Pakistan Arrests CIA Informants Tied To Bin Laden

Jun 15, 2011
Originally published on June 15, 2011 5:30 am
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Hi, Julie.


INSKEEP: So what do you know about who was taken into custody and why?

MCCARTHY: Now, here in Islamabad there is confirmation that alleged informants were detained, but the Army spokesman said no army major was involved and that story is, quote, "baseless."

INSKEEP: So one essential fact is acknowledged by everybody, that some people were detained after the bin Laden raid, but there seemed to be competing narratives about what that means as well as competing details.

MCCARTHY: But by the same token, they're angered at their own army, who they feel let the country down by allowing the Americans to swoop in and take bin Laden undetected. So the Pakistani army is trying to repair its image. And having an army major secretly assisting the Americans certainly wouldn't help, and that's part of the story that they are denying.

INSKEEP: So as you try to track these competing narratives, is there a sense of why some people were detained in Pakistan for passing information to the United States?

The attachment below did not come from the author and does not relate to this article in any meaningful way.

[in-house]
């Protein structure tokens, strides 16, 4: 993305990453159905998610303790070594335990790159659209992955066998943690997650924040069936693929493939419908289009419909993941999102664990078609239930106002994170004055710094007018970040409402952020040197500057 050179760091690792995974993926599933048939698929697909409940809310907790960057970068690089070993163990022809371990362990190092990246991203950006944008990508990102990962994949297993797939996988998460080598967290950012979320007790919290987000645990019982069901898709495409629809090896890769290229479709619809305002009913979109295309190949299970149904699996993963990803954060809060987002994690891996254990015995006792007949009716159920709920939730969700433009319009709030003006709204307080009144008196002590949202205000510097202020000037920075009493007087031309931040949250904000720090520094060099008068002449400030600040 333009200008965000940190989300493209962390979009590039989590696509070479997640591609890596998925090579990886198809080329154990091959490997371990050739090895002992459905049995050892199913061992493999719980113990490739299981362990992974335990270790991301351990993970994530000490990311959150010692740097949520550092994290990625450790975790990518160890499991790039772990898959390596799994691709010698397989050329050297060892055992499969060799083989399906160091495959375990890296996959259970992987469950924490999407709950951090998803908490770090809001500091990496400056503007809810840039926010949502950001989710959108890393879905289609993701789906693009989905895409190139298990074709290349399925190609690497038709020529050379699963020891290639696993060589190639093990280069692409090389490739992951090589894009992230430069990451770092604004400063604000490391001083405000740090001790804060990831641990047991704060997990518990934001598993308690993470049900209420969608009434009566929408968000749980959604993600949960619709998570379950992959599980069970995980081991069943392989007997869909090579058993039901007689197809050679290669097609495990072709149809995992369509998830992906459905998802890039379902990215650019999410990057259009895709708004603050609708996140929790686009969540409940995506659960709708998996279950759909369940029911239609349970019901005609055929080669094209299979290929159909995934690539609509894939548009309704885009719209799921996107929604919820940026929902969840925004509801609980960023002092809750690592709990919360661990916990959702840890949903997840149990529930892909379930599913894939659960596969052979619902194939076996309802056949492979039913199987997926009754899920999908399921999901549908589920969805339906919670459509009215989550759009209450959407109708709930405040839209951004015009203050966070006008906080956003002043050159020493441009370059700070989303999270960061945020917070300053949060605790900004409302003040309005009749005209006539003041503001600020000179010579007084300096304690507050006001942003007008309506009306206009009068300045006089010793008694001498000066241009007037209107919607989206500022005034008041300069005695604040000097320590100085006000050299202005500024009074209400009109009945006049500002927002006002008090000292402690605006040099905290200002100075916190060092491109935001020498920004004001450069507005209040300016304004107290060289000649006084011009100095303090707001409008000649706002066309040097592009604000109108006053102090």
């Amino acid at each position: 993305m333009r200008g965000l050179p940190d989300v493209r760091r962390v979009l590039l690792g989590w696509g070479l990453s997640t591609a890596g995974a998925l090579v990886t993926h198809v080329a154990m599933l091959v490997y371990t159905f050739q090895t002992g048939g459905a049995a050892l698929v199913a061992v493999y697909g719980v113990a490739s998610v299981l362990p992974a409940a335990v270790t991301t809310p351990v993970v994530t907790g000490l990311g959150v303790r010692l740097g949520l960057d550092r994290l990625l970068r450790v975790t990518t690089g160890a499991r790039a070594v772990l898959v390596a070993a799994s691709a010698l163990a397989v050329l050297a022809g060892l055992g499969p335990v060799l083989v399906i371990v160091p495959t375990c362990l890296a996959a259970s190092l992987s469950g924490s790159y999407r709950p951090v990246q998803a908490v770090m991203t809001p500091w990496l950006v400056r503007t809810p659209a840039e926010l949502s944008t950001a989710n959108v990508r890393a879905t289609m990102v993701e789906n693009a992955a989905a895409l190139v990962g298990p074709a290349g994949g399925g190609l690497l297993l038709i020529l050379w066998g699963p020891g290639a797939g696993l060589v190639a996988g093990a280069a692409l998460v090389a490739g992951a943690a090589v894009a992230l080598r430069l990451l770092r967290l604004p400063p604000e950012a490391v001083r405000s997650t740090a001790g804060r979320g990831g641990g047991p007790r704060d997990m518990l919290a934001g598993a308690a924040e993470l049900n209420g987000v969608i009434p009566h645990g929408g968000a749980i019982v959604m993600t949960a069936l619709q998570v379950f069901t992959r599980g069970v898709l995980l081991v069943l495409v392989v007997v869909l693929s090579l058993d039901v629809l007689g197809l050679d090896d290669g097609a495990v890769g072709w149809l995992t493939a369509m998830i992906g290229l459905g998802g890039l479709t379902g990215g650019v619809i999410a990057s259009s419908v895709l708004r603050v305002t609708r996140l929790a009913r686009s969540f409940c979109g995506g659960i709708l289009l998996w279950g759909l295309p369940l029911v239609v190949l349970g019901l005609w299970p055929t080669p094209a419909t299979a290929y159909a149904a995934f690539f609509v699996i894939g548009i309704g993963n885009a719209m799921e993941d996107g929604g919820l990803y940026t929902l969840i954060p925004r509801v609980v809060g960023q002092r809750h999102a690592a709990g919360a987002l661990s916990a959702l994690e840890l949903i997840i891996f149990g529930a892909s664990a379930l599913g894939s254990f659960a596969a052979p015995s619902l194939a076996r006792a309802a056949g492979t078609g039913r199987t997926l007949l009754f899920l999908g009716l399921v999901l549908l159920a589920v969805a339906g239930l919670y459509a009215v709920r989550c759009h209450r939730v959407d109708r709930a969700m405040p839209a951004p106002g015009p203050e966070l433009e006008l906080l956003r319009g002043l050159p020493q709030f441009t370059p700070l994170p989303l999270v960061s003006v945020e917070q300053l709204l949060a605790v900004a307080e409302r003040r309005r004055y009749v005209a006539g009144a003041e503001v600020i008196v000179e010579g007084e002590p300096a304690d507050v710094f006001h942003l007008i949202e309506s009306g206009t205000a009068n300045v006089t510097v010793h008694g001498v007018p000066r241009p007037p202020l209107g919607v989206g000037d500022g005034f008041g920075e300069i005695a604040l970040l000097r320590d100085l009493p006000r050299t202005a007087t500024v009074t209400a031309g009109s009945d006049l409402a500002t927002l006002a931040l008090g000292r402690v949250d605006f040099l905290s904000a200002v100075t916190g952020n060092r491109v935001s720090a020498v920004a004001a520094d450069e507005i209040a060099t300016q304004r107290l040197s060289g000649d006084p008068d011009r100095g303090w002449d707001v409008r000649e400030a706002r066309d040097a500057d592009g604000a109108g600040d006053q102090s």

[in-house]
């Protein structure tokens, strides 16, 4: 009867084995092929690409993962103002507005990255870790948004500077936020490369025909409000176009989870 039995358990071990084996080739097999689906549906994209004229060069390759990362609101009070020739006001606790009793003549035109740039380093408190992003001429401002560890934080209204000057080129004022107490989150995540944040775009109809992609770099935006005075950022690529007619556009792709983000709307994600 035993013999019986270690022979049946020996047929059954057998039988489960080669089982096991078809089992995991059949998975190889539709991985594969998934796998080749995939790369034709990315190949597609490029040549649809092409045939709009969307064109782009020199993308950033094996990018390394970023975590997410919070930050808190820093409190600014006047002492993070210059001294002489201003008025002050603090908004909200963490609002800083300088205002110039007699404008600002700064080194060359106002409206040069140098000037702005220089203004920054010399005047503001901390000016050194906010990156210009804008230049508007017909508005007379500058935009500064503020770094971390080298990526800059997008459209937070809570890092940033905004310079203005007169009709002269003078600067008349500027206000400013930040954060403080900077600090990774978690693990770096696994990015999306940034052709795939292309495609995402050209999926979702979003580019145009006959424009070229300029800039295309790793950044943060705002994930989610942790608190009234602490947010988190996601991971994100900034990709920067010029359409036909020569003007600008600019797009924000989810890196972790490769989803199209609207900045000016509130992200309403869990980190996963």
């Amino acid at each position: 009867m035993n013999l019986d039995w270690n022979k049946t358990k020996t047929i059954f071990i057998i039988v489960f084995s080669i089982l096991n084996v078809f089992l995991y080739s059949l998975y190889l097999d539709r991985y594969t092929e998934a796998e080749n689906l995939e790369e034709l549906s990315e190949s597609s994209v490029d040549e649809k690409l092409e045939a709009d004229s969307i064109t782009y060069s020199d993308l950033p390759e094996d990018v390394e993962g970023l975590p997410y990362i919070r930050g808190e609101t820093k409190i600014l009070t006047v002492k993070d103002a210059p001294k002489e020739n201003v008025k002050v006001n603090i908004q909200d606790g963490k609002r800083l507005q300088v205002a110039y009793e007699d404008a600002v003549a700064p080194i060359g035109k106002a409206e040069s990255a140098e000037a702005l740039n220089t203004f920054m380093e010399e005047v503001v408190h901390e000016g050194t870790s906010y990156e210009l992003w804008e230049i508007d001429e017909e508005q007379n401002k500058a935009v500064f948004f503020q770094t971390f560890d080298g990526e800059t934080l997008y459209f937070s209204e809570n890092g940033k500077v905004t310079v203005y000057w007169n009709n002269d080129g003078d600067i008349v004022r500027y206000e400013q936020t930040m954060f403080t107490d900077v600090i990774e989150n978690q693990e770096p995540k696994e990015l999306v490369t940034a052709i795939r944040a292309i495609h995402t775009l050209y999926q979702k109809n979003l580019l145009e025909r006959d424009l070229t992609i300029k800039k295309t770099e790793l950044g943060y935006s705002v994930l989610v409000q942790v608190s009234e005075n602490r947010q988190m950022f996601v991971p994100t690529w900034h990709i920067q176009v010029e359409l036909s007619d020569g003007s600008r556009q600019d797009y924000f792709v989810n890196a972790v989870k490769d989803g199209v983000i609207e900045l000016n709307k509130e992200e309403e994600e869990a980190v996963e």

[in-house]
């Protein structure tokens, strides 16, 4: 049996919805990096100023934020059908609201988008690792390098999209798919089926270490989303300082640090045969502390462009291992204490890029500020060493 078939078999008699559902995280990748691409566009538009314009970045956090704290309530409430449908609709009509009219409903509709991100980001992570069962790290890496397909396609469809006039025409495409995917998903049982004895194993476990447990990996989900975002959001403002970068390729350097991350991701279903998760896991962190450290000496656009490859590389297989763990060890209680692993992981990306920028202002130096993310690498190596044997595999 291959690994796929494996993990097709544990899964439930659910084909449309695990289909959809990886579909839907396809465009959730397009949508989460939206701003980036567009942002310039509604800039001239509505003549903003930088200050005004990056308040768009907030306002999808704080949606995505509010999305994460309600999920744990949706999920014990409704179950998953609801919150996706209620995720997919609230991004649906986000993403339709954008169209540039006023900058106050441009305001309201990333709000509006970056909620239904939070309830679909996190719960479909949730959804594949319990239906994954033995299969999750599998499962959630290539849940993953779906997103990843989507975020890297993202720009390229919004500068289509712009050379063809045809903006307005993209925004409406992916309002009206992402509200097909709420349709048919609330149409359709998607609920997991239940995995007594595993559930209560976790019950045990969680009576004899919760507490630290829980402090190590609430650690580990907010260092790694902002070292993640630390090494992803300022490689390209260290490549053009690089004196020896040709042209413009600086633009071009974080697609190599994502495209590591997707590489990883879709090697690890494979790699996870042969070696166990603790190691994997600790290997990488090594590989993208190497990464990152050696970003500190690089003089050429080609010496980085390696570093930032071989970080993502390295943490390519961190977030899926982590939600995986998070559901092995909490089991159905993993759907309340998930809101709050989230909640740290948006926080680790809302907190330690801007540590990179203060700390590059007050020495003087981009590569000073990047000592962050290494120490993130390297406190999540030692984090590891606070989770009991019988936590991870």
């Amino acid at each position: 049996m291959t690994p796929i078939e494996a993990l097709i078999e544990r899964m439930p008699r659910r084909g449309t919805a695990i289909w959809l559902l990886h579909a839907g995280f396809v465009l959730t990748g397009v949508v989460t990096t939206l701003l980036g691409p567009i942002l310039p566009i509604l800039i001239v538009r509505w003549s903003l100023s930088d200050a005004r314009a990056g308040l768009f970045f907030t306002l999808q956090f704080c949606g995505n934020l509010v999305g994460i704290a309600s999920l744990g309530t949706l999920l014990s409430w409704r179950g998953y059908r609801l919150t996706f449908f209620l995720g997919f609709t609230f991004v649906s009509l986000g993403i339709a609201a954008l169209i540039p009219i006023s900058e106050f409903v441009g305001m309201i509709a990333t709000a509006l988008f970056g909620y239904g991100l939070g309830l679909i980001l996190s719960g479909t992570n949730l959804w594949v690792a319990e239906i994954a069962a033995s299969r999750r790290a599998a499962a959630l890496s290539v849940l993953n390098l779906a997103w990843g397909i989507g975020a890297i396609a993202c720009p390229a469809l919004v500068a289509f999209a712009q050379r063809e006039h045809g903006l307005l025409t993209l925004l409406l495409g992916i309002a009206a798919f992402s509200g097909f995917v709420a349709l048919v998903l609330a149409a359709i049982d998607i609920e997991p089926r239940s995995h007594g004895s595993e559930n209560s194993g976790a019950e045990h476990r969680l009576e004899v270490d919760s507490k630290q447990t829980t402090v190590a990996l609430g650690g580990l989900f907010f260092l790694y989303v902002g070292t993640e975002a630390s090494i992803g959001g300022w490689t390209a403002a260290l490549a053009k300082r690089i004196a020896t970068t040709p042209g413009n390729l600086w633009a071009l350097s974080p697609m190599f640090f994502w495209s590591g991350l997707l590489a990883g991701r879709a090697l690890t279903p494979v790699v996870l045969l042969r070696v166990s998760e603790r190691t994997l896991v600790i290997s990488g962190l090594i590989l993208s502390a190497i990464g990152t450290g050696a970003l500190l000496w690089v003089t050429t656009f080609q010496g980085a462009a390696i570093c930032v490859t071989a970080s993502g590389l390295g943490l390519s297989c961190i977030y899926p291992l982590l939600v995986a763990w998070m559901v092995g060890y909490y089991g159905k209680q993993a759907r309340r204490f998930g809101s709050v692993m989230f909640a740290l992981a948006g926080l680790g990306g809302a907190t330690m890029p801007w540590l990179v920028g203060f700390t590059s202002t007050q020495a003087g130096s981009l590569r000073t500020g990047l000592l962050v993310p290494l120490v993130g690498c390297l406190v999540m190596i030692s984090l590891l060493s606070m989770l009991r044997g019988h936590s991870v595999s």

MCCARTHY: There is an effort here, Steve, to portray this as sort of normal operating procedures, as part and parcel of what any country would do in Pakistan - she was investigating what happened. I think from the United States perspective, this would not be considered normal operating procedure and the CIA director is said to have raised the arrest of these CIA informants when he was here this weekend.

INSKEEP: How does this fit in with another piece of news from recent days, Julie McCarthy, the news that the United States tried to share information with Pakistan about the location of some militant bomb-making facilities and the militants were tipped off before they could be raided?

MCCARTHY: But they are also fighting a rear guard in Congress that wants answers on Pakistan's performance in working with the U.S. and is seeking to limit U.S. aid to Pakistan. So even as the stakes are high, the relations are becoming more fraught.

INSKEEP: Julie, thanks very much.

MCCARTHY: Thank you.

INSKEEP: NPR's Julie McCarthy is in Islamabad. Transcript provided by NPR, Copyright NPR.